Pediatrics division chief hopes to expand multidisciplinary programs

Dr. Rebecca Dudovitz is committed to extensive and inclusive services for young patients.
Girl with teddy bear

Rebecca Dudovitz, MD, describes herself as “a Los Angeles lifer. A proud product of public education all the way through.”

Now the general pediatric division chief at UCLA’s Mattel Children’s Hospital and director of pediatric health services research at the David Geffen School of Medicine, Dr. Dudovitz is committed to delivering the most extensive and inclusive services to young patients from the division’s staff of 18 clinicians and researchers, a PhD-prepared researcher and a global health pediatrician based in Mozambique.

A UCLA medical school graduate, Dr. Dudovitz completed pediatrics residency training and served an additional year as chief resident at UCLA, followed by a fellowship in the Robert Wood Johnson Foundation Clinical Scholars Program (now the National Clinician Scholars Program), earning a master’s degree in health services.

She joined the faculty at UCLA and has been an integral part of the division for just over a decade. Under her leadership, Dr. Dudovitz plans to grow established multidisciplinary pediatric programs.

Three expansion targets

“We have a top specialty program for children with complex medical diagnoses,” she explains. “These children may have undergone organ transplantation or were born with a congenital syndrome requiring multiple surgeries. They may have different organ systems involved and may need to see multiple subspecialists — a cardiologist, kidney doctor, ophthalmologist, member of our craniofacial team, geneticist, etc.”

A care team, including a nurse practitioner and care coordinators, helps families coordinate medical visits, testing, and medications, as well as home health and various therapies their children need.

Rebecca N. Dudovitz, MD
Rebecca N. Dudovitz, MD

Next up for expansion is a multidisciplinary obesity program. “New obesity guidelines recommend children have access to a program like the one we’ve built here, but currently, we can’t serve all the kids who could benefit. There’s a huge need,” says Dr. Dudovitz, noting childhood obesity grew during the COVID-19 pandemic as children lost access to sports and nutritious meal programs.

“Bodies come in all shapes and sizes; we’re not so much focused on children’s weight as we are on how healthy they are,” she clarifies. “Our concern is about things that come from obesity, like fatty liver disease, diabetes and high blood pressure. We see early signs of these problems in our children.”

The division’s multidisciplinary craniofacial program serves children requiring a variety of specialists to meet unique needs and has the essential building blocks for growth, says Dr. Dudovitz.

“These young patients have common cranial facial problems, such as cleft lip or cleft palate, causing health challenges like difficulty feeding, speaking and swallowing, and increased risk for ear infections,” she explains.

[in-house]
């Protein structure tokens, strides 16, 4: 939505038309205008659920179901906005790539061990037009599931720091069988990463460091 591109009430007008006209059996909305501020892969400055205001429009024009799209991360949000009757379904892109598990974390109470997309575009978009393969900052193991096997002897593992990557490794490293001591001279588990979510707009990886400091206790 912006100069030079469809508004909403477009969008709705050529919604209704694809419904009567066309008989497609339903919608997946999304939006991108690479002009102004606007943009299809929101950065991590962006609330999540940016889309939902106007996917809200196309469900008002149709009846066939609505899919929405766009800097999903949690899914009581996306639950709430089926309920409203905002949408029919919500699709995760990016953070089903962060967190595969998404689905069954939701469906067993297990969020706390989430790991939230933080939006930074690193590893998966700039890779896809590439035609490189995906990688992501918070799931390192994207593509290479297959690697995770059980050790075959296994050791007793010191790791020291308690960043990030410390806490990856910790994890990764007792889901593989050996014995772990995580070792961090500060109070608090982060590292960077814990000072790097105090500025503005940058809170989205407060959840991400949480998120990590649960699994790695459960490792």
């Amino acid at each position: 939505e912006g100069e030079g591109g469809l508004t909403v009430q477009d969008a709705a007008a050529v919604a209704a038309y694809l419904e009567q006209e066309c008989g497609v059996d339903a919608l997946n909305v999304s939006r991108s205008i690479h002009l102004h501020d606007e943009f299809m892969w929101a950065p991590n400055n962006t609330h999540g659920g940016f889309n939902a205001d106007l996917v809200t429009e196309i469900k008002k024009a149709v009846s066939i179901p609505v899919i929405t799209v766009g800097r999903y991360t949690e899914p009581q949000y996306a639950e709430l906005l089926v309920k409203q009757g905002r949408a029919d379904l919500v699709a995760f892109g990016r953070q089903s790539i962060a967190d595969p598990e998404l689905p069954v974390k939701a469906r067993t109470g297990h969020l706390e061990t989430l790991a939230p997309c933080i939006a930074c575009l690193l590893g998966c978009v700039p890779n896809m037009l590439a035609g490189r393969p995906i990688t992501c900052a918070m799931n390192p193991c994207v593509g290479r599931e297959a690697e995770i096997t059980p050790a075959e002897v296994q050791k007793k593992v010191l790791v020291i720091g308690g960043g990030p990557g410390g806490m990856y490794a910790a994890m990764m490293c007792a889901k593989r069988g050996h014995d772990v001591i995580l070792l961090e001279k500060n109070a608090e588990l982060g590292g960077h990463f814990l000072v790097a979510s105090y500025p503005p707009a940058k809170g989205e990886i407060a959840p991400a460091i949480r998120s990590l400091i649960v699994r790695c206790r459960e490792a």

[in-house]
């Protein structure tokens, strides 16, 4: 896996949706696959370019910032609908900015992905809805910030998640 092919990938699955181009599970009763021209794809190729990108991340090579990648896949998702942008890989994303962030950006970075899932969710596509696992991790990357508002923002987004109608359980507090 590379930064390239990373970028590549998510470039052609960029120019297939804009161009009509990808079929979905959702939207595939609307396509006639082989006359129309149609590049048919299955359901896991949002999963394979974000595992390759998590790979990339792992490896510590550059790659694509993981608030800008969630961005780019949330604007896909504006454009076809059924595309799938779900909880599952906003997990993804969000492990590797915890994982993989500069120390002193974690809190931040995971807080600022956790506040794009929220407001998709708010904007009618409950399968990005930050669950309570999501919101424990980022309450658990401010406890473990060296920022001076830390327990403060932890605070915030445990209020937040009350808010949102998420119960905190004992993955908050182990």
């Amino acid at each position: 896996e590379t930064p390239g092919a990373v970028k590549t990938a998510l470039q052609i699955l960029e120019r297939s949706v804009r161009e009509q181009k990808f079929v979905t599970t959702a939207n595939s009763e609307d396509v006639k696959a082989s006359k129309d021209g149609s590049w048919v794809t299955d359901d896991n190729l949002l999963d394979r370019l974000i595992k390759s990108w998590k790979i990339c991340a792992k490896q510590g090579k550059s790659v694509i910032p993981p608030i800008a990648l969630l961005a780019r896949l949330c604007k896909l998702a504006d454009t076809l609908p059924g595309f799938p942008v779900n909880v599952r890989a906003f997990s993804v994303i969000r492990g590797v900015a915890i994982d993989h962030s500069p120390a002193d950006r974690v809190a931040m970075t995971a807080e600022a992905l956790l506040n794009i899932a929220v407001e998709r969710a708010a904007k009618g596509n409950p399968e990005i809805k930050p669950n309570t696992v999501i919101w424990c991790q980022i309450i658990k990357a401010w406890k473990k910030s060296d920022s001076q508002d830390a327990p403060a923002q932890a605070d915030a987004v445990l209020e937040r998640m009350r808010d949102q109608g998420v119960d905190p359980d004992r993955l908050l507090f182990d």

“Another common problem is plagiocephaly, wherein the child’s head shape is not round, caused by a variety of things. Our team of pediatricians and surgeons can evaluate children with essentially any problem pertaining to their skull and head. Some cases, if left untreated, might affect brain development.”

Social innovation

Dr. Dudovitz says she is proud of the innovative work being done to integrate management of social needs and social complexity with youths’ medical needs. Most of the division’s patients come from low-income, publicly insured communities, she says.

“In addition to biomedical components of health, we also need to manage patients’ social needs. We’ve started to screen for adverse childhood experiences for all patients and have integrated a psychologist on site. We can immediately refer patients to mental health support right from our clinic. It meets a huge need amid a mental health crisis,” she says.

“There are so many sources of stress, depression, anxiety. I have treated a child with mental or behavioral health problems at virtually every single clinic session I have had over the last two years since COVID-19. Fortunately, things are improving now that we’re in that endemic phase and are putting support systems in place for kids.”

When not solving challenges for pediatric patients, the mother of two says her whole family enjoys playing brass instruments together, attending concerts at the Hollywood Bowl, and rooting for the UCLA Bruins and the LA Lakers. A lover of hiking and traveling, Dr. Dudovitz and her family hiked the Inca Trail, then visited a research center in the Peruvian Amazon last summer. “Our next goal is to see the Northern Lights,” she adds.

While she likes to travel far afield, Dr. Dudovitz has no plans of leaving her professional home at UCLA. “I love being part of a rich academic community and exchanging ideas with colleagues. I love being part of an environment where we’re all learning as individuals, constantly teaching and always striving to build on a well-functioning system.

“Part of the reward of a leadership role is being able to put structures in place that make for the healthiest, most vibrant academic and healthcare community, for ourselves, our learners and our patients.”


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